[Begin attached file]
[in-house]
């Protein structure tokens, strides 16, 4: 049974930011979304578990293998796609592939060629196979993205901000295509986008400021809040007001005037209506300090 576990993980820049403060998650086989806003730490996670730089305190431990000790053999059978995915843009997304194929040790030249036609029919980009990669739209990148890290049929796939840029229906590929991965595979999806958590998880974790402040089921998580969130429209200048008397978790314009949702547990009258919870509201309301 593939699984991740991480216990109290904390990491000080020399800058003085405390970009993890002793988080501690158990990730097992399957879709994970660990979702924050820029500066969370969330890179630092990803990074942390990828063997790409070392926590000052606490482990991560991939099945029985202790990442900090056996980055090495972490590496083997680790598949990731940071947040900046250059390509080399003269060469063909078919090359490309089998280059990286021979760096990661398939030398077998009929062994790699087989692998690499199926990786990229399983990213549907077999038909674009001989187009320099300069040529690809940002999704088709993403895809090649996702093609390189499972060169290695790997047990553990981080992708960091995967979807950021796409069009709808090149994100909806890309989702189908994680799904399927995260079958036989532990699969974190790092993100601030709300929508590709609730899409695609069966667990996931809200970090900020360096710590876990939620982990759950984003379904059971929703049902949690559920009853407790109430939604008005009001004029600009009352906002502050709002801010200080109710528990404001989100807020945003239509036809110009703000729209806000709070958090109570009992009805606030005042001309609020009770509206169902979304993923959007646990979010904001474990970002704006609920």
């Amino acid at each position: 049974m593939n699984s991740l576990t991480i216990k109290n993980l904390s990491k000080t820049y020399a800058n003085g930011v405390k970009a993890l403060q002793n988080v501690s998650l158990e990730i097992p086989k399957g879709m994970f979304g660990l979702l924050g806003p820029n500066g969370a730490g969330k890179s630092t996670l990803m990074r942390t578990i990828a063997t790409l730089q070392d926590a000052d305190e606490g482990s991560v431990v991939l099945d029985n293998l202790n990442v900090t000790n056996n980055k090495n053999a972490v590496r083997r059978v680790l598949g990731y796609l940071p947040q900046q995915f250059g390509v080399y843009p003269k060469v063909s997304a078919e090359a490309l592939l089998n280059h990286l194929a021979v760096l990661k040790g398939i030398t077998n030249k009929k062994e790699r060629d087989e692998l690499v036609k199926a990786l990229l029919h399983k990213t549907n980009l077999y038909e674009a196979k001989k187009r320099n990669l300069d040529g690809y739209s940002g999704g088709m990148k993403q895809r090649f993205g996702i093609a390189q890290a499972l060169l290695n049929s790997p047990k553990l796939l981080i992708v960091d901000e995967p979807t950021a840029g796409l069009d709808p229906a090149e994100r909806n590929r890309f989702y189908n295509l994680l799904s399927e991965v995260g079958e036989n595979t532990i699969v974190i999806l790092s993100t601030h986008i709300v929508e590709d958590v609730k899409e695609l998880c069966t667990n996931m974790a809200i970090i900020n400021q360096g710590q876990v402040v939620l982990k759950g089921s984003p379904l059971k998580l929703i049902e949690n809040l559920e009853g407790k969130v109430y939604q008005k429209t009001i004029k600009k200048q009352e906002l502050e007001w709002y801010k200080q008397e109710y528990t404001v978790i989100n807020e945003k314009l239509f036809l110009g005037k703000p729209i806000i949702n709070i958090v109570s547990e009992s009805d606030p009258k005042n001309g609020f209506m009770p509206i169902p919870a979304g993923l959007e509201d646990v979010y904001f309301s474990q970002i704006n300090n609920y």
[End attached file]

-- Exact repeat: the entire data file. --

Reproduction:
[in-house]
């Protein structure tokens, strides 16, 4: 049974930011979304578990293998796609592939060629196979993205901000295509986008400021809040007001005037209506300090 576990993980820049403060998650086989806003730490996670730089305190431990000790053999059978995915843009997304194929040790030249036609029919980009990669739209990148890290049929796939840029229906590929991965595979999806958590998880974790402040089921998580969130429209200048008397978790314009949702547990009258919870509201309301 593939699984991740991480216990109290904390990491000080020399800058003085405390970009993890002793988080501690158990990730097992399957879709994970660990979702924050820029500066969370969330890179630092990803990074942390990828063997790409070392926590000052606490482990991560991939099945029985202790990442900090056996980055090495972490590496083997680790598949990731940071947040900046250059390509080399003269060469063909078919090359490309089998280059990286021979760096990661398939030398077998009929062994790699087989692998690499199926990786990229399983990213549907077999038909674009001989187009320099300069040529690809940002999704088709993403895809090649996702093609390189499972060169290695790997047990553990981080992708960091995967979807950021796409069009709808090149994100909806890309989702189908994680799904399927995260079958036989532990699969974190790092993100601030709300929508590709609730899409695609069966667990996931809200970090900020360096710590876990939620982990759950984003379904059971929703049902949690559920009853407790109430939604008005009001004029600009009352906002502050709002801010200080109710528990404001989100807020945003239509036809110009703000729209806000709070958090109570009992009805606030005042001309609020009770509206169902979304993923959007646990979010904001474990970002704006609920």
């Amino acid at each position: 049974m593939n699984s991740l576990t991480i216990k109290n993980l904390s990491k000080t820049y020399a800058n003085g930011v405390k970009a993890l403060q002793n988080v501690s998650l158990e990730i097992p086989k399957g879709m994970f979304g660990l979702l924050g806003p820029n500066g969370a730490g969330k890179s630092t996670l990803m990074r942390t578990i990828a063997t790409l730089q070392d926590a000052d305190e606490g482990s991560v431990v991939l099945d029985n293998l202790n990442v900090t000790n056996n980055k090495n053999a972490v590496r083997r059978v680790l598949g990731y796609l940071p947040q900046q995915f250059g390509v080399y843009p003269k060469v063909s997304a078919e090359a490309l592939l089998n280059h990286l194929a021979v760096l990661k040790g398939i030398t077998n030249k009929k062994e790699r060629d087989e692998l690499v036609k199926a990786l990229l029919h399983k990213t549907n980009l077999y038909e674009a196979k001989k187009r320099n990669l300069d040529g690809y739209s940002g999704g088709m990148k993403q895809r090649f993205g996702i093609a390189q890290a499972l060169l290695n049929s790997p047990k553990l796939l981080i992708v960091d901000e995967p979807t950021a840029g796409l069009d709808p229906a090149e994100r909806n590929r890309f989702y189908n295509l994680l799904s399927e991965v995260g079958e036989n595979t532990i699969v974190i999806l790092s993100t601030h986008i709300v929508e590709d958590v609730k899409e695609l998880c069966t667990n996931m974790a809200i970090i900020n400021q360096g710590q876990v402040v939620l982990k759950g089921s984003p379904l059971k998580l929703i049902e949690n809040l559920e009853g407790k969130v109430y939604q008005k429209t009001i004029k600009k200048q009352e906002l502050e007001w709002y801010k200080q008397e109710y528990t404001v978790i989100n807020e945003k314009l239509f036809l110009g005037k703000p729209i806000i949702n709070i958090v109570s547990e009992s009805d606030p009258k005042n001309g609020f209506m009770p509206i169902p919870a979304g993923l959007e509201d646990v979010y904001f309301s474990q970002i704006n300090n609920y």